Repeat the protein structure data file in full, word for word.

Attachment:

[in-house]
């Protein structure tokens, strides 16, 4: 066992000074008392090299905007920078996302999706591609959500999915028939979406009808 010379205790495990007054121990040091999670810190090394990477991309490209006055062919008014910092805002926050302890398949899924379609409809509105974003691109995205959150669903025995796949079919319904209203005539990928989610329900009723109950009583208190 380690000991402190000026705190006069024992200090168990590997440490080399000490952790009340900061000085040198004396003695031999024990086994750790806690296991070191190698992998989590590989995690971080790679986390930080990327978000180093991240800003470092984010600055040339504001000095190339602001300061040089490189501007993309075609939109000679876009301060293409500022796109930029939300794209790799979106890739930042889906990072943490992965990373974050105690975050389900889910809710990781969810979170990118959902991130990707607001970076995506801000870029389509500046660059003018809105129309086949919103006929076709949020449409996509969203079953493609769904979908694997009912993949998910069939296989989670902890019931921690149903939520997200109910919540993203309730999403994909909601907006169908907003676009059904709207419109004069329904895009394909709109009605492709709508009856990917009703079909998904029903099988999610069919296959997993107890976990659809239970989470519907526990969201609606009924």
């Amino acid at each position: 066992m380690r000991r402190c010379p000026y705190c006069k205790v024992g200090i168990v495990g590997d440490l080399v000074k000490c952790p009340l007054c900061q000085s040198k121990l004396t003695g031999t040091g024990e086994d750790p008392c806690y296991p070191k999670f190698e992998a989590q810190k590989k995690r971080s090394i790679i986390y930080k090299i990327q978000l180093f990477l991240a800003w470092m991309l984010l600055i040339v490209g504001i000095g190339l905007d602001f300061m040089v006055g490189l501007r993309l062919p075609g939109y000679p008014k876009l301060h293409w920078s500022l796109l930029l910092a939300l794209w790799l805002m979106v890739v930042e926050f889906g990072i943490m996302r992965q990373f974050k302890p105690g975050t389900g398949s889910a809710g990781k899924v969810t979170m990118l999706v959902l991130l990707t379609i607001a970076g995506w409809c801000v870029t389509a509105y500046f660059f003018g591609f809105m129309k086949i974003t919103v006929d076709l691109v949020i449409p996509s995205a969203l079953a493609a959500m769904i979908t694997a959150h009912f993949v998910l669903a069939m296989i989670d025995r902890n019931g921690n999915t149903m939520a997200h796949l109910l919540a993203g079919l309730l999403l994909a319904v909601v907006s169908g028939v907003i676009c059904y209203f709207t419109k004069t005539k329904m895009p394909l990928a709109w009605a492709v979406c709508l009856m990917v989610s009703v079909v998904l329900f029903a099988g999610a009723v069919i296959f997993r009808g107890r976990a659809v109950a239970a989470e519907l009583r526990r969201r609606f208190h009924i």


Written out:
[in-house]
């Protein structure tokens, strides 16, 4: 066992000074008392090299905007920078996302999706591609959500999915028939979406009808 010379205790495990007054121990040091999670810190090394990477991309490209006055062919008014910092805002926050302890398949899924379609409809509105974003691109995205959150669903025995796949079919319904209203005539990928989610329900009723109950009583208190 380690000991402190000026705190006069024992200090168990590997440490080399000490952790009340900061000085040198004396003695031999024990086994750790806690296991070191190698992998989590590989995690971080790679986390930080990327978000180093991240800003470092984010600055040339504001000095190339602001300061040089490189501007993309075609939109000679876009301060293409500022796109930029939300794209790799979106890739930042889906990072943490992965990373974050105690975050389900889910809710990781969810979170990118959902991130990707607001970076995506801000870029389509500046660059003018809105129309086949919103006929076709949020449409996509969203079953493609769904979908694997009912993949998910069939296989989670902890019931921690149903939520997200109910919540993203309730999403994909909601907006169908907003676009059904709207419109004069329904895009394909709109009605492709709508009856990917009703079909998904029903099988999610069919296959997993107890976990659809239970989470519907526990969201609606009924």
């Amino acid at each position: 066992m380690r000991r402190c010379p000026y705190c006069k205790v024992g200090i168990v495990g590997d440490l080399v000074k000490c952790p009340l007054c900061q000085s040198k121990l004396t003695g031999t040091g024990e086994d750790p008392c806690y296991p070191k999670f190698e992998a989590q810190k590989k995690r971080s090394i790679i986390y930080k090299i990327q978000l180093f990477l991240a800003w470092m991309l984010l600055i040339v490209g504001i000095g190339l905007d602001f300061m040089v006055g490189l501007r993309l062919p075609g939109y000679p008014k876009l301060h293409w920078s500022l796109l930029l910092a939300l794209w790799l805002m979106v890739v930042e926050f889906g990072i943490m996302r992965q990373f974050k302890p105690g975050t389900g398949s889910a809710g990781k899924v969810t979170m990118l999706v959902l991130l990707t379609i607001a970076g995506w409809c801000v870029t389509a509105y500046f660059f003018g591609f809105m129309k086949i974003t919103v006929d076709l691109v949020i449409p996509s995205a969203l079953a493609a959500m769904i979908t694997a959150h009912f993949v998910l669903a069939m296989i989670d025995r902890n019931g921690n999915t149903m939520a997200h796949l109910l919540a993203g079919l309730l999403l994909a319904v909601v907006s169908g028939v907003i676009c059904y209203f709207t419109k004069t005539k329904m895009p394909l990928a709109w009605a492709v979406c709508l009856m990917v989610s009703v079909v998904l329900f029903a099988g999610a009723v069919i296959f997993r009808g107890r976990a659809v109950a239970a989470e519907l009583r526990r969201r609606f208190h009924i």